Acid-Base Homework Problem Set 2

This problem set was developed by S.E. Van Bramer for Chemistry 146 at Widener University.


  1. Calculate the H3O1+ concentration, OH1- concentration, pH, and pOH of the following solutions. First solve assuming that Kw is insignificant. Repeat the calculations and include Kw (you will need to use the quadratic equation to solve these). When is Kw significant?
    1. 1.0 x 10-9 M HNO3
    2. 1.0 x 10-6 M HNO3
    3. 1.0 x 10-3 M HNO3
    4. 1.0 x 10-1 M HNO3
    5. 1.0 M HNO3
    6. 10.0 M HNO3

  2. Calculate the H3O1+ concentration, OH1- concentration, pH, pOH, nitrate ion concentration and sodium ion concentration for the following experimental steps in a titration. Graph your results.
    1. 6 M HNO3.
    2. Pure Deionized Water.
    3. 1.00 mL of the nitric acid is diluted with deionized water to a volume of 100.0 ml.
    4. 5.2468 g of NaOH is dissolved in deionized water to a volume of 1.000 liter.
    5. 0.100 mL of the sodium hydroxide solution is added to the nitric acid solution.
    6. 1.00 mL of the sodium hydroxide solution is added to the nitric acid solution.
    7. 10.00 mL of the sodium hydroxide solution is added to the nitric acid solution.
    8. 20.00 mL of the sodium hydroxide solution is added to the nitric acid solution.
    9. Enough sodium hydroxide solution is added to reach the equivilence point.
    10. 50.00 mL of the sodium hydroxide solution is added to the nitric acid solution.
    11. 100.0 mL of the sodium hydroxide solution is added to the nitric acid solution.

  3. What is the pH and pOH of a buffer prepared by adding 1.2435 g of sodium acetate to 100 mL of 0.124 M acetic acid. Calculate using the Henderson-Hasselbalch equation (as shown in your textbook) and using the quadratic equation (as shown in class).

  4. Determine the pH and pOH of a buffer prepared by adding 0.0100 g of sodium hydroxide to 100 mL of 0.124 M acetic acid. Calculate using the Henderson-Hasselbalch equation (as shown in your textbook), the method of successive approximations, and using the quadratic equation (as shown in class).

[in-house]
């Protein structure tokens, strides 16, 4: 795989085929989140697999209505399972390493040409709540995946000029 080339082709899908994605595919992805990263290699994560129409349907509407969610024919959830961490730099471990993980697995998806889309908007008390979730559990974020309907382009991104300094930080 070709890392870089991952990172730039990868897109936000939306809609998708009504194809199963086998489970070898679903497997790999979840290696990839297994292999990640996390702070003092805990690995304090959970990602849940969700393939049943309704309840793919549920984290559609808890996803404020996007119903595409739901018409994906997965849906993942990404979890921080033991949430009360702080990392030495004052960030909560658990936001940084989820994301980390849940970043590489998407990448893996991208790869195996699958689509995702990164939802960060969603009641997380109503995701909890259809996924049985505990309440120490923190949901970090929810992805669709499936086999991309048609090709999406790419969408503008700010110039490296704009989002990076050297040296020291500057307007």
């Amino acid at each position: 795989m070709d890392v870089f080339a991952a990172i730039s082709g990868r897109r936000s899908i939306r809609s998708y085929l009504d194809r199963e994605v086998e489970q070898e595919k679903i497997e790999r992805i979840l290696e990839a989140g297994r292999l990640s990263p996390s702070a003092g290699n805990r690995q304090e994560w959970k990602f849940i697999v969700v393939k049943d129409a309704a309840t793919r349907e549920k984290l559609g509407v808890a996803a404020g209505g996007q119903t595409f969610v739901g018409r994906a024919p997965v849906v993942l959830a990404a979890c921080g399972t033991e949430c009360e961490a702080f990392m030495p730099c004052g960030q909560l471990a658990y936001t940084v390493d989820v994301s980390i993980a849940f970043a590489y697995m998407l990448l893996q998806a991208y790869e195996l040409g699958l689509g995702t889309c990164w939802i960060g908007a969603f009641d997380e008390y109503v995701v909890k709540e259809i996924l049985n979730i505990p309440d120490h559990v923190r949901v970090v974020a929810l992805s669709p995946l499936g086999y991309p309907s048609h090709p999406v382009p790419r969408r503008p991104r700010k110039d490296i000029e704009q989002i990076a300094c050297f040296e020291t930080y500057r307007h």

5. Calculate the H3O1+ concentration, OH1- concentration, pH, pOH, acetic acid concentration, and the acetate ion concentration for the following experimental steps in a titration. Calculate using the Henderson-Hasselbalch equation (as shown in your textbook) and using the quadratic equation (as shown in class). Graph your results.
    1. 1.00 mL of glacial acetic acid (pure acetic acid, density 1.0492 g/mL) is diluted with deionized water to a volume of 100.0 ml.
    2. 2.2468 g of NaOH is dissolved in deionized water to a volume of 500 mL.
    3. 0.100 mL of the sodium hydroxide solution is added to the acetic acid solution.
    4. 1.00 mL of the sodium hydroxide solution is added to the acetic acid solution.
    5. 10.00 mL of the sodium hydroxide solution is added to the acetic acid solution.
    6. Enough sodium hydroxide solution is added to reach the equivilence point.
    7. 160.00 mL of the sodium hydroxide solution is added to the acetic acid solution.
    8. 200.0 mL of the sodium hydroxide solution is added to the acetic acid solution.


Please send comments or suggestions to svanbram@science.widener.edu

Scott Van Bramer
Department of Chemistry
Widener University
Chester, PA 19013

© copyright 1996, S.E. Van Bramer
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Last Updated: Saturday, May 18, 1996